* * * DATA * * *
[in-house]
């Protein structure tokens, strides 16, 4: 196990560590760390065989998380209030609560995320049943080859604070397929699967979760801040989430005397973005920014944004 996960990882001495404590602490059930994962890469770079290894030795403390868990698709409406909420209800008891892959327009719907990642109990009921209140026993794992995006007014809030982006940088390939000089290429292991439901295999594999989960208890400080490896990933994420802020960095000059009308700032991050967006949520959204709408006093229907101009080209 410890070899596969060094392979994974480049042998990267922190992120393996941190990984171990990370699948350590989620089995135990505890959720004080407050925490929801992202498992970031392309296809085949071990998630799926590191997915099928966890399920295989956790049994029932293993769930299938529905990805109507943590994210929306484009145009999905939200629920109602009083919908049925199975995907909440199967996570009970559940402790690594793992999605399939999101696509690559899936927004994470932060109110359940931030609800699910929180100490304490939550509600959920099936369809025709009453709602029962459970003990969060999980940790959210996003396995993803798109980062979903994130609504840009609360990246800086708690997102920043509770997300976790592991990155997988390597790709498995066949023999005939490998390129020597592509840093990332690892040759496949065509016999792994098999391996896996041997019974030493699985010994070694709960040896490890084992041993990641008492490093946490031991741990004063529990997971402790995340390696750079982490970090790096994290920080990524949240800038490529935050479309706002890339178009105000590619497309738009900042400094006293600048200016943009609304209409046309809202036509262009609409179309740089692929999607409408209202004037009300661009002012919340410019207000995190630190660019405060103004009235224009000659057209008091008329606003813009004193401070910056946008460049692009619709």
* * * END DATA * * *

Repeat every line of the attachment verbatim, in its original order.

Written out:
[in-house]
């Protein structure tokens, strides 16, 4: 196990560590760390065989998380209030609560995320049943080859604070397929699967979760801040989430005397973005920014944004 996960990882001495404590602490059930994962890469770079290894030795403390868990698709409406909420209800008891892959327009719907990642109990009921209140026993794992995006007014809030982006940088390939000089290429292991439901295999594999989960208890400080490896990933994420802020960095000059009308700032991050967006949520959204709408006093229907101009080209 410890070899596969060094392979994974480049042998990267922190992120393996941190990984171990990370699948350590989620089995135990505890959720004080407050925490929801992202498992970031392309296809085949071990998630799926590191997915099928966890399920295989956790049994029932293993769930299938529905990805109507943590994210929306484009145009999905939200629920109602009083919908049925199975995907909440199967996570009970559940402790690594793992999605399939999101696509690559899936927004994470932060109110359940931030609800699910929180100490304490939550509600959920099936369809025709009453709602029962459970003990969060999980940790959210996003396995993803798109980062979903994130609504840009609360990246800086708690997102920043509770997300976790592991990155997988390597790709498995066949023999005939490998390129020597592509840093990332690892040759496949065509016999792994098999391996896996041997019974030493699985010994070694709960040896490890084992041993990641008492490093946490031991741990004063529990997971402790995340390696750079982490970090790096994290920080990524949240800038490529935050479309706002890339178009105000590619497309738009900042400094006293600048200016943009609304209409046309809202036509262009609409179309740089692929999607409408209202004037009300661009002012919340410019207000995190630190660019405060103004009235224009000659057209008091008329606003813009004193401070910056946008460049692009619709």